I talk with the woman next to me. I feel badly, but I don't remember her name well enough to try to to spell it here. She asks how I heard of the temple. I tell her: it was featured in a video I borrowed from the Quaker Meeting House (23rd visit), called "Holy Pittsburgh." I tell her that what I remember from the video: the statement about the domes of this temple serving the same purpose as steeples on churches—to direct attention upward. "It was my husband who said that in the video," she tells me. "I'll introduce you to him."
She asks if I have ever been turned away from attending a service. (No.) She tells me about a friend of hers who happens to be Muslim. She once asked this friend if she would be able go with her to a Muslim prayer service. Her friend preferred not, giving the reason that she feared the discussion would be too intense and would make her feel uncomfortable. We talk a bit about this. And other things. Until it's time to go.
And because it's really good today, I'll end with my:
Count of worshipers wearing Steelers garb while worshiping:
1 in a Steeler jersey. Name across the back: GURU.
(Flavors of India and Steeler Country merrily co-exist.)
1 woman wearing a kameez (tunic), white with a pattern of Steeler logos
& along the edge of her duputa (scarf): more logos.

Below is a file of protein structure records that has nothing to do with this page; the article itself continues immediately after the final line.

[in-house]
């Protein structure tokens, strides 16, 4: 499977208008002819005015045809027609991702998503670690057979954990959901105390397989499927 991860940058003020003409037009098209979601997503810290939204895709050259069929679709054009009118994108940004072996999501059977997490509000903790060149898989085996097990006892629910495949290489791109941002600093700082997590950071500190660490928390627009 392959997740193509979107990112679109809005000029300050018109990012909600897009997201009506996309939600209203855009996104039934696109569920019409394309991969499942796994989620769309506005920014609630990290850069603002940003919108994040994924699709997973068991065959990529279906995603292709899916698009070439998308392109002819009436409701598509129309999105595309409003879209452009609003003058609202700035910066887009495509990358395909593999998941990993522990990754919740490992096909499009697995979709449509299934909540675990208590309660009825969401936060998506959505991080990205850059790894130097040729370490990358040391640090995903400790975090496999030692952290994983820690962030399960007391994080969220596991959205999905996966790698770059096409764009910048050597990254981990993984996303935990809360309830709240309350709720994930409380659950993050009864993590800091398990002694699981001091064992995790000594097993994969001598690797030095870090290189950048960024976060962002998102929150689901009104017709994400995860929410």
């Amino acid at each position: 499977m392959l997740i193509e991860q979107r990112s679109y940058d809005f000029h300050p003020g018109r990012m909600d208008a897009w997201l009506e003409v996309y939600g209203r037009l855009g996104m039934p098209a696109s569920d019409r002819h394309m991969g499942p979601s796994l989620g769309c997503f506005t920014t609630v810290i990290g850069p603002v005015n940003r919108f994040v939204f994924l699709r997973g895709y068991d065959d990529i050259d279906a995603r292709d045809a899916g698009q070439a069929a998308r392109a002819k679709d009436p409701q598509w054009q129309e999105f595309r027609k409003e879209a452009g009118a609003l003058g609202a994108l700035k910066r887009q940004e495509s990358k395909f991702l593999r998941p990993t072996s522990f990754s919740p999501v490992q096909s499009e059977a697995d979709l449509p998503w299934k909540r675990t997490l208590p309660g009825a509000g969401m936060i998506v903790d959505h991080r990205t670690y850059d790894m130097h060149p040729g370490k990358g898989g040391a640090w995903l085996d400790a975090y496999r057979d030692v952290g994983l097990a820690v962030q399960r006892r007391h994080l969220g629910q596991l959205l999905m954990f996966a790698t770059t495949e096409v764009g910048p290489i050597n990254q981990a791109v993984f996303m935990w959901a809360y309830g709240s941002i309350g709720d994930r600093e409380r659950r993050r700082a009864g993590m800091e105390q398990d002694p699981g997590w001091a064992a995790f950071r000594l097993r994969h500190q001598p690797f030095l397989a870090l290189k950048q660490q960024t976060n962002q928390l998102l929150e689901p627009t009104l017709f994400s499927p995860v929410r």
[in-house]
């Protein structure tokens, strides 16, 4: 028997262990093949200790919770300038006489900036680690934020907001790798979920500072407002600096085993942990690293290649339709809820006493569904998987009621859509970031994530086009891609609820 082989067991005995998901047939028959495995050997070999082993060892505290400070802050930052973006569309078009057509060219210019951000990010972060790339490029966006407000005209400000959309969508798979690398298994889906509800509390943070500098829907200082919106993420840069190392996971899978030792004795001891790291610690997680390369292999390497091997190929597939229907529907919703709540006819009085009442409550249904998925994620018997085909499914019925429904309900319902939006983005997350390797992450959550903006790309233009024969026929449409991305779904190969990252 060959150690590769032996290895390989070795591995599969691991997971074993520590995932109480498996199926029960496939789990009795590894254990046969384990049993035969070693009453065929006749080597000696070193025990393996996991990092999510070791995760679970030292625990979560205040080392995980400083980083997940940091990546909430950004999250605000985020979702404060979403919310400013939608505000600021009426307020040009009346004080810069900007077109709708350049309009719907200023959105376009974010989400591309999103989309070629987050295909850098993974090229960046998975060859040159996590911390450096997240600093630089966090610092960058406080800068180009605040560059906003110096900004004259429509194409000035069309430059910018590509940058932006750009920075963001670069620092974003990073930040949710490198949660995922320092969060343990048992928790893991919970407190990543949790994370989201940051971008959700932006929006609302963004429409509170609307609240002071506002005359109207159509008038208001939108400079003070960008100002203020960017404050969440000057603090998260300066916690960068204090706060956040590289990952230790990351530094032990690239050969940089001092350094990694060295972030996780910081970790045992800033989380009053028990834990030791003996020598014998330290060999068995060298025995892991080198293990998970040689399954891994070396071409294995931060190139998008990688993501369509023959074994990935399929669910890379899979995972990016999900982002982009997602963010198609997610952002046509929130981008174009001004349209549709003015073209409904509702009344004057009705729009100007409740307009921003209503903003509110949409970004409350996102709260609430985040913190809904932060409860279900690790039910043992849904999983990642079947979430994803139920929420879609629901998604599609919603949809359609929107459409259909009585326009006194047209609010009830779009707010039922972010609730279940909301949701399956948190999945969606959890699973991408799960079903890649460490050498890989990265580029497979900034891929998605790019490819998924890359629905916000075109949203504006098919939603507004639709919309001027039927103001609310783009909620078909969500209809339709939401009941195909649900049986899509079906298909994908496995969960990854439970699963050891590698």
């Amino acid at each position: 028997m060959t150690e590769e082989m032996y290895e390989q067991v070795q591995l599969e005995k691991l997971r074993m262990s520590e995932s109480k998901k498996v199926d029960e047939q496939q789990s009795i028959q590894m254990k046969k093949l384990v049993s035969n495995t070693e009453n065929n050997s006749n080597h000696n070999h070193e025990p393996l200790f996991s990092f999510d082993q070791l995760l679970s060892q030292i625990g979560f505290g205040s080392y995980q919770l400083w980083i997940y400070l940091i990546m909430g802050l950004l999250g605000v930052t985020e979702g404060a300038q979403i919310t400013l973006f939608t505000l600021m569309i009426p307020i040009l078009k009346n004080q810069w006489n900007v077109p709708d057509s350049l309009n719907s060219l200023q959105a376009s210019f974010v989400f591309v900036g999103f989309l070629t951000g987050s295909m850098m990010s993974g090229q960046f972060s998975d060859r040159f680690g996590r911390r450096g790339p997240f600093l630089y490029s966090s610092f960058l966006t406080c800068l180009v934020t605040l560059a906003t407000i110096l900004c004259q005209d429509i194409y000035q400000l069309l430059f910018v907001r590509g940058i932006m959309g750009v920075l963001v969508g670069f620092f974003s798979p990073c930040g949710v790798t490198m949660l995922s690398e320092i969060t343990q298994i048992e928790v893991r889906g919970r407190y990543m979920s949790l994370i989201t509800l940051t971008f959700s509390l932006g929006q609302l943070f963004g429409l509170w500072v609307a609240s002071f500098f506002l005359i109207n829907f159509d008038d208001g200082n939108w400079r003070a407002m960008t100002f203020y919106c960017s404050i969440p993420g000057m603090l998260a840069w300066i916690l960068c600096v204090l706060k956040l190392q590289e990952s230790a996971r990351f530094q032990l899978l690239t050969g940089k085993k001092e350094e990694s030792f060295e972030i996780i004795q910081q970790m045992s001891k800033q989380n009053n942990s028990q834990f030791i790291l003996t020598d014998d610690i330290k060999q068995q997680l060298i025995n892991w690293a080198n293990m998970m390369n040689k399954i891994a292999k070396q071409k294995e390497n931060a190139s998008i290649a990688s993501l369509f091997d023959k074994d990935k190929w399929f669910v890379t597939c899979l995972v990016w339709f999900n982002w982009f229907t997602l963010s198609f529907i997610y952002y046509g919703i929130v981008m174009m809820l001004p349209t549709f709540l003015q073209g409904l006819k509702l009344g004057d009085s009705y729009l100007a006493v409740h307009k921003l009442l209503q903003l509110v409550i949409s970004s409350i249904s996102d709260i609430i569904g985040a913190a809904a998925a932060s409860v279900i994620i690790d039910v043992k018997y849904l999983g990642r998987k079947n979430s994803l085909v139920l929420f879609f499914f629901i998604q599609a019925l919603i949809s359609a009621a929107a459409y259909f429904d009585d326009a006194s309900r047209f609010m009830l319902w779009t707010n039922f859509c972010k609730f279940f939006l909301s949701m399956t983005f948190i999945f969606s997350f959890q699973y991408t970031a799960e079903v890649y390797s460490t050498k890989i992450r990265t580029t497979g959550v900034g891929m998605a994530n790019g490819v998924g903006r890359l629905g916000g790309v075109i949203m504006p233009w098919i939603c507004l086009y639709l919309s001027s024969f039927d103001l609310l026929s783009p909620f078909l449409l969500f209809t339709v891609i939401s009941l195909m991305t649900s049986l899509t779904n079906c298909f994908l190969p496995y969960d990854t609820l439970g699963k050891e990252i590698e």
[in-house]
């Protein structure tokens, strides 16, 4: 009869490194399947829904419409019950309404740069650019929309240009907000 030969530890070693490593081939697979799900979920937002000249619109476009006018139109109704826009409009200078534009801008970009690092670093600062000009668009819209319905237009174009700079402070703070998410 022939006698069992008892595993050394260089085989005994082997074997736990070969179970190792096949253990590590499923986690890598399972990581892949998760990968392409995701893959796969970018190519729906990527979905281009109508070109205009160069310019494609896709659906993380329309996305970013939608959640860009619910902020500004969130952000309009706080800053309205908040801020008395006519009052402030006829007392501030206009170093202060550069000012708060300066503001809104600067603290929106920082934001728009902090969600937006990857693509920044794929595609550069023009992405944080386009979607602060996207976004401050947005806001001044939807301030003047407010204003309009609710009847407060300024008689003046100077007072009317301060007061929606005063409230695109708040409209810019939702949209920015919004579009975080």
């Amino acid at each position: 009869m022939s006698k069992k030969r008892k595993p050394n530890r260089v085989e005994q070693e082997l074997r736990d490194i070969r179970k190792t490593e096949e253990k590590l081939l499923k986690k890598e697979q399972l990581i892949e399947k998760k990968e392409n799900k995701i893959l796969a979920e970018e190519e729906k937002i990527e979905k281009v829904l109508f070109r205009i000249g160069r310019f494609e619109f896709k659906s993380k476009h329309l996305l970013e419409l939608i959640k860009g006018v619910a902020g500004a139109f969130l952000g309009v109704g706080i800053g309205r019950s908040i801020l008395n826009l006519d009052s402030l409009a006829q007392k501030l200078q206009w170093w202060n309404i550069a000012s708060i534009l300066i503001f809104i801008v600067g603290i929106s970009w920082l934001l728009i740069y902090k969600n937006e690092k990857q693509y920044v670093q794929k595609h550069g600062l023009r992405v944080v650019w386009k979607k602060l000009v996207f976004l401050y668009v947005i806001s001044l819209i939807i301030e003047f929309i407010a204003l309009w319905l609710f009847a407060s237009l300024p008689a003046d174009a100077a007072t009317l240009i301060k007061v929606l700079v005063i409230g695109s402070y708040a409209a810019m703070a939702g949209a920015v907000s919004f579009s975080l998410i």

8 men cover their heads with black and yellow bandanas
(not turbans- these bandanas are worn by men who do
not have the traditional long hair.)
3 children in bandanas, scarves, or black and yellow outfits.
Running Total for the project: 41 (to date)
Very basic history and beliefs of Sikhism:
• originated in the Punjabi region of India in 1469, but today one finds followers in all regions of India and beyond.
• belief in one God.
• belief that all religions of the world share the same God. (As do Hindus.)
• 3 main principles: to work hard and honestly. to share with those in need. to always remember God throughout the day.
• belief in equality of all people.
• belief that all people have the right to follow their own belief without persecution or condemnation. Religious freedom is so important that Sikhs have responded in battles to defend non-Sikhs' right to the freedom of belief. They have fought on the behalf of Hindus, which has led to some confusion and the false claim that Sikhism is a division of Hinduism. It is not an off-shoot nor a branch of Hinduism. Though there are similarities, Sikhism exists as a separate religion from Hinduism.
Of course this just skims the top. I'll trust you to google further, if you are interested.